Meet the Navy’s Near-Shore “Influence Squadron”

06.04.09

Categorie: Naval |

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On the first day of his presidency, Barack Obama promised to reconfigure the Navy to include “smaller, more capable ships, providing the agility to operate close to shore.” But how should the Navy organize these new near-shore forces?

In so-called “Influence Squadrons,” according to Navy Commander Henry Hendrix, writing in Proceedings. He proposes the Navy maintain a three-tier force composed of: nine or 10 large-deck aircraft carriers and their escorts; 10 assault ships doubling as light carriers, with escorts; and 16 Influence Squadrons. Each Influence Squadron would include:

* An LPD-17 or “cheaper commercial ship with similar capabilities,” presumably for command and control, logistics, and to support a company of Marines in a “raid profile”

* A destroyer for air, surface, ballistic-missile and submarine defense

* A Littoral Combat Ship, pictured, for mine warfare

* A PC-type coastal patrol boat

* One each Joint High-Speed Vessel and M-80 Stiletto to connect the amphibious ship to shore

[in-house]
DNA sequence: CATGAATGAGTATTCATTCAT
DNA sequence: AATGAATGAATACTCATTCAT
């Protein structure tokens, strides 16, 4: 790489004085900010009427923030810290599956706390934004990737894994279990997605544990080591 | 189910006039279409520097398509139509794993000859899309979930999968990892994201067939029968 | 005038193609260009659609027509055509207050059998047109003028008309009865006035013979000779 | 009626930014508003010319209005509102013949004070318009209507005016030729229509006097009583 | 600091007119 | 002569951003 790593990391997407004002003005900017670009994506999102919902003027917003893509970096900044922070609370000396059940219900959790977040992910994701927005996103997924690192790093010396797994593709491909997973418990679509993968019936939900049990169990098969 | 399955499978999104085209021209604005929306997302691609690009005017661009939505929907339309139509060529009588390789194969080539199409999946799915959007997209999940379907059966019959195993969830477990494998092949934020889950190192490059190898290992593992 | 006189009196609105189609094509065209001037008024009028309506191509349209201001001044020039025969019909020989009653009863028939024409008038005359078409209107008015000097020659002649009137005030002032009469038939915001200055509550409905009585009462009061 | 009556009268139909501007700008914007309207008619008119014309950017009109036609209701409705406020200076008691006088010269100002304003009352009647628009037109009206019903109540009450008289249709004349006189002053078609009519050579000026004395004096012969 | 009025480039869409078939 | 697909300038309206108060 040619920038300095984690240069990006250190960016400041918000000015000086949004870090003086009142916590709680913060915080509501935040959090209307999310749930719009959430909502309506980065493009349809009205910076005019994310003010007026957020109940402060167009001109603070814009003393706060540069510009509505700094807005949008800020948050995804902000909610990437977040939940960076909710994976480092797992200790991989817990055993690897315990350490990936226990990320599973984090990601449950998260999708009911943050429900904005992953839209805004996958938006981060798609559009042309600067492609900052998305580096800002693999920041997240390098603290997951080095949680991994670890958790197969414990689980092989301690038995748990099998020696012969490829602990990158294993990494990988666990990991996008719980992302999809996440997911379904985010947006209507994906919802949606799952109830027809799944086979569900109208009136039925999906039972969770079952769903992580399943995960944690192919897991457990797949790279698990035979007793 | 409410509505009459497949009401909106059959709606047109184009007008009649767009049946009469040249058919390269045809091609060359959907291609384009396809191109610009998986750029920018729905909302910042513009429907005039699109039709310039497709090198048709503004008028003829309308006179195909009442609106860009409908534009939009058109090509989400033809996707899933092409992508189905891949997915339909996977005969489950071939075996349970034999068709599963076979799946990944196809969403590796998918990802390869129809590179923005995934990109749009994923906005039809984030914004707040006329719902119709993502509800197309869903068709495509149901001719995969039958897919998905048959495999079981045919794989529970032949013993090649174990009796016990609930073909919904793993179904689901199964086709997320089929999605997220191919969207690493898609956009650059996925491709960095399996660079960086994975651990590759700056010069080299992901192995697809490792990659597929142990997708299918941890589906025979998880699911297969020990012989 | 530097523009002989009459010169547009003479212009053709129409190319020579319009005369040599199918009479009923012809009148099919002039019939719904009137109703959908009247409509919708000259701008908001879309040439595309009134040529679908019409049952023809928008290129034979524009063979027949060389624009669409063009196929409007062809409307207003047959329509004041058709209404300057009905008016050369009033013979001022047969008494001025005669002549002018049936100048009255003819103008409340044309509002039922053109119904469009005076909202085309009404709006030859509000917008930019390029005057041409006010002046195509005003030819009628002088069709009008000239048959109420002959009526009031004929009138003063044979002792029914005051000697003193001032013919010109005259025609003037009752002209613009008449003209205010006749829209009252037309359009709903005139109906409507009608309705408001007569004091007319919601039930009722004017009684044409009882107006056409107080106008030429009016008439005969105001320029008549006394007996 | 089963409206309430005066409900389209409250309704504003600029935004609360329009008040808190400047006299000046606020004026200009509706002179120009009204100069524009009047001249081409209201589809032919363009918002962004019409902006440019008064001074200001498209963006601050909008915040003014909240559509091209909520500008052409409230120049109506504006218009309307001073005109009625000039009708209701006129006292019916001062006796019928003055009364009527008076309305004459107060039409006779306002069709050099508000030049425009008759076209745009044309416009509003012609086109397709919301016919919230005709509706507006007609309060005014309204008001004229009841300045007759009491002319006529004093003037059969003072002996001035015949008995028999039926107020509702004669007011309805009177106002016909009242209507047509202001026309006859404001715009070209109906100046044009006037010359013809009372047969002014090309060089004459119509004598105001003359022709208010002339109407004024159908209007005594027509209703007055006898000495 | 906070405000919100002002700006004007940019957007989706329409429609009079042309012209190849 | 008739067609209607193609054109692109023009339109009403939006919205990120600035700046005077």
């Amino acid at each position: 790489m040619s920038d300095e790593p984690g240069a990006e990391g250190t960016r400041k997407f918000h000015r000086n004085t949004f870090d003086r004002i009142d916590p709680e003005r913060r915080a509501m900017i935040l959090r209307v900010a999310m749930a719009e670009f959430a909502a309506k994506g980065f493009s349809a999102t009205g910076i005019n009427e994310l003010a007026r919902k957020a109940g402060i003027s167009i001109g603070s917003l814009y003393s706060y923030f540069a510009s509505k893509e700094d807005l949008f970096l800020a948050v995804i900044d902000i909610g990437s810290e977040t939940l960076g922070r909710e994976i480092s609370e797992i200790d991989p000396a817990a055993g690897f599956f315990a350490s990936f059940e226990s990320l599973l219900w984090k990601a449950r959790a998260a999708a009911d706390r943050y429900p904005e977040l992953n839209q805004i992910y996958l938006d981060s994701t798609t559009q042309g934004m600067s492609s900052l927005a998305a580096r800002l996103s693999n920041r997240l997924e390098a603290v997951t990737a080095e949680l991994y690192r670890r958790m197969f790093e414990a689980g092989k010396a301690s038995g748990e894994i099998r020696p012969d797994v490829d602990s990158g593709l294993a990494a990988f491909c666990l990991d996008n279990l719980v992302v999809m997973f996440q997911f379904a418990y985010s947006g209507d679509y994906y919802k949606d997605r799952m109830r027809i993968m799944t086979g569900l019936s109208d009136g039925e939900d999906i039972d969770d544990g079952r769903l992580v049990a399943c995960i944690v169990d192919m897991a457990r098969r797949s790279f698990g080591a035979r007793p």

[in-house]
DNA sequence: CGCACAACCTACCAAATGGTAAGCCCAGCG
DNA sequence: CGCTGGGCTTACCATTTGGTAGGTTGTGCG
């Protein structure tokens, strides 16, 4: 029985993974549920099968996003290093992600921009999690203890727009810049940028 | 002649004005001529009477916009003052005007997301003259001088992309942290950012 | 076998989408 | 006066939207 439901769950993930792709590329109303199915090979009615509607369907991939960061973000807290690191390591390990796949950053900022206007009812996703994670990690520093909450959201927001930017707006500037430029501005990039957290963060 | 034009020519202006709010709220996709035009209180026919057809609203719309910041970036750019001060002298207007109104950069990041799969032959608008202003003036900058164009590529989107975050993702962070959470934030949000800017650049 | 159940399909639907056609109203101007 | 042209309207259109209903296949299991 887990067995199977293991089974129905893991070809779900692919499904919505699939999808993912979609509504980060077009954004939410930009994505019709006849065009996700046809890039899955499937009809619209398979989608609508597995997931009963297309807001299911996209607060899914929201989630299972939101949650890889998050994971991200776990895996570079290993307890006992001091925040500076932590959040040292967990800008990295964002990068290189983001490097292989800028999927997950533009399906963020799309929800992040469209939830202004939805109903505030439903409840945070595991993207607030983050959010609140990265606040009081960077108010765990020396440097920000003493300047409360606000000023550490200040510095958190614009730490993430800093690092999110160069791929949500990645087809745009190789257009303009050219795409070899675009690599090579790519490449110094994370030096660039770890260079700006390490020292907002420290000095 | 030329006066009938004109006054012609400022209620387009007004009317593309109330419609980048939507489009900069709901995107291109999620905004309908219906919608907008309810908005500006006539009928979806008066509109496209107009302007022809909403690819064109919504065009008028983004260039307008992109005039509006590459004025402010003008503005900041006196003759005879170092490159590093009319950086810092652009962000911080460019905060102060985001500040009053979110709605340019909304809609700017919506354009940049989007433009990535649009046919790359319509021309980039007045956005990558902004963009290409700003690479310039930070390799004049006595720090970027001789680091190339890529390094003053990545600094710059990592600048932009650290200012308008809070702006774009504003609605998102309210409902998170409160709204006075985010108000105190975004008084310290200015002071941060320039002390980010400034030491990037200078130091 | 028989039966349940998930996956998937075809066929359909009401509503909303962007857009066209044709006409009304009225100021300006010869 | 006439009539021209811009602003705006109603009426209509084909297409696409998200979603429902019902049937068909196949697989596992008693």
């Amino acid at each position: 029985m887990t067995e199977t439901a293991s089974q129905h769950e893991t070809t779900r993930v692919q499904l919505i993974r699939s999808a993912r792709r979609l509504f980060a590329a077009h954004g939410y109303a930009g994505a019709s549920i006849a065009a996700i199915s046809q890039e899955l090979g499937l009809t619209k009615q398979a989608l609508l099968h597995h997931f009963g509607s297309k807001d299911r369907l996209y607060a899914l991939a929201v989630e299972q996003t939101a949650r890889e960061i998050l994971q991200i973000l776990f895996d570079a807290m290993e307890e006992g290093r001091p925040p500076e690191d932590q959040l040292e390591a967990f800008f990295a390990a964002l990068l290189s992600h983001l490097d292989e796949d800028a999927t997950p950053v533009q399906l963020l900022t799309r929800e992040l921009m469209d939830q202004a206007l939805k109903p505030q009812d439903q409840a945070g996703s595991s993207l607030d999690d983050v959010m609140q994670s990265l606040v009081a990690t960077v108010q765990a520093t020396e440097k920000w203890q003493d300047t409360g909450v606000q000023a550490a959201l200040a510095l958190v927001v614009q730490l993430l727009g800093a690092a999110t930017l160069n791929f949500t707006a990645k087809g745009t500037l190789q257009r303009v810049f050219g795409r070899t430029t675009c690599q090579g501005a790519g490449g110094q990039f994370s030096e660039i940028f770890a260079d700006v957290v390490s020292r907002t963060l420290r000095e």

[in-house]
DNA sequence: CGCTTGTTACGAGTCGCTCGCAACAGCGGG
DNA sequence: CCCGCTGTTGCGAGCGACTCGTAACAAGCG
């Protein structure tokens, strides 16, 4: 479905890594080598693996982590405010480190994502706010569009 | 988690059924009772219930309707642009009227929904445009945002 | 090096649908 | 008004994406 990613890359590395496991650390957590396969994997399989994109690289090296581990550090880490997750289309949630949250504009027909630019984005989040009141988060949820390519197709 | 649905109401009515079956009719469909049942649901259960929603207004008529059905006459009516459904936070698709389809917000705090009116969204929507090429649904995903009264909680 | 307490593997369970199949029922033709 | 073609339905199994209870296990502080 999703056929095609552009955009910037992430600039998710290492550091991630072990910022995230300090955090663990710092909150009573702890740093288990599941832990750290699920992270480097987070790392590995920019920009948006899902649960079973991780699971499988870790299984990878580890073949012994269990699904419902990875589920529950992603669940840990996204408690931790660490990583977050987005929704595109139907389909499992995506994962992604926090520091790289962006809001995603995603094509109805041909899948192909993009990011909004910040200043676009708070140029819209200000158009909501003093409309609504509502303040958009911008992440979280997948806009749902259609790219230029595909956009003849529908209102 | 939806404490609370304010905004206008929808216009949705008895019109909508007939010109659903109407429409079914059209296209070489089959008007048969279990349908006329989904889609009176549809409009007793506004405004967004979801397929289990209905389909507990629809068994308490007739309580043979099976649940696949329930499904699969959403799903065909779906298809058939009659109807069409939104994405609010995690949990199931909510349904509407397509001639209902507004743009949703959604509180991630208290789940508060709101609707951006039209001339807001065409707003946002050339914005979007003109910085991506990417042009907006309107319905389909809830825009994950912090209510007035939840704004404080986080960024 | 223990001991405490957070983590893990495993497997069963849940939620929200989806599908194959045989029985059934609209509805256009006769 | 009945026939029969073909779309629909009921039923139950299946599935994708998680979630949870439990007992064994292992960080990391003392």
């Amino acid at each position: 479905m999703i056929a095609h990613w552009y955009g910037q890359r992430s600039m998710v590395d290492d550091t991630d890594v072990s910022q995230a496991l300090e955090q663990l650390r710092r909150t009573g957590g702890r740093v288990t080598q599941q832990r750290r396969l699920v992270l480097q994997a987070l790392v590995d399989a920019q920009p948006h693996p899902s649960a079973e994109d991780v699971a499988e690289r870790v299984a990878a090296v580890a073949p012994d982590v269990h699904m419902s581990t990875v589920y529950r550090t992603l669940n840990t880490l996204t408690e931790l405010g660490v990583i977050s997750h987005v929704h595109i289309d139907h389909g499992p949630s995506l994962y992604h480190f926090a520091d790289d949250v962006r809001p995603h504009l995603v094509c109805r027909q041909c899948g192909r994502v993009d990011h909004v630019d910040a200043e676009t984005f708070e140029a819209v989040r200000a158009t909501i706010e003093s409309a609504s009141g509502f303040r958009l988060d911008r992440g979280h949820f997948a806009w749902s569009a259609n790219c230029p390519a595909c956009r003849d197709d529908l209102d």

Influence Squadrons would be used to “build the basic communal building blocks of productive life” in developing countries, in order to win hearts and minds, similar to what the Navy’s Africa Partnership Station is doing today with a single amphibious ship.

(Photo: me)

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Littoral Combat Ship = Mini Gator
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16 Responses to “Meet the Navy’s Near-Shore “Influence Squadron””

  1. B.Smitty says:

    Interesting. His “Influence Squadrons” sound conceptually similar to the Littoral Operations Groups I proposed in your Build Your Navy thread a while back.

    I just don’t see how his Squadron can increase fleet numbers if it’s populated with big-ticket vessels like DDGs and LPD-17s. And I’m not a fan of the M-80 at all. It doesn’t offer anything except a rough ride, huge beam and short range.

    For policing SLOCs and making ports of call, we can get by with inexpensive ships in larger numbers.

    Just MHO.

  2. Heretic says:

    Well … David “overpriced” a number of things back in his Build Your Own Navy thread last time. LPD-17s weigh in around $800 mil, not $1.5 bil. M80s would cost (fully loaded) a mere $10 mil, meaning you could buy 10 of those for just 1 point ($100 mil) in the game. Plus, the M80 is small enough to carry aboard another ship (by crane, if necessary) and can fit in an LCAC slot in the LPD (if absolutely necessary) for long transits. The M80 gives you FAC capability for patrolling in waters that reach almost all the way up to the beach (draft is less than 1m).

    Aside from the PC coastal boat, the combination would cost (in game):

    LPD-17: 8 points
    DDG-51: 20 points
    LCS: 5 points (after getting up the experience curve)
    PC (Cyclone-class): 0.4 points
    JHSV: 2 points
    M80: 0.1 points
    = 35.5 points(?) for 6 hulls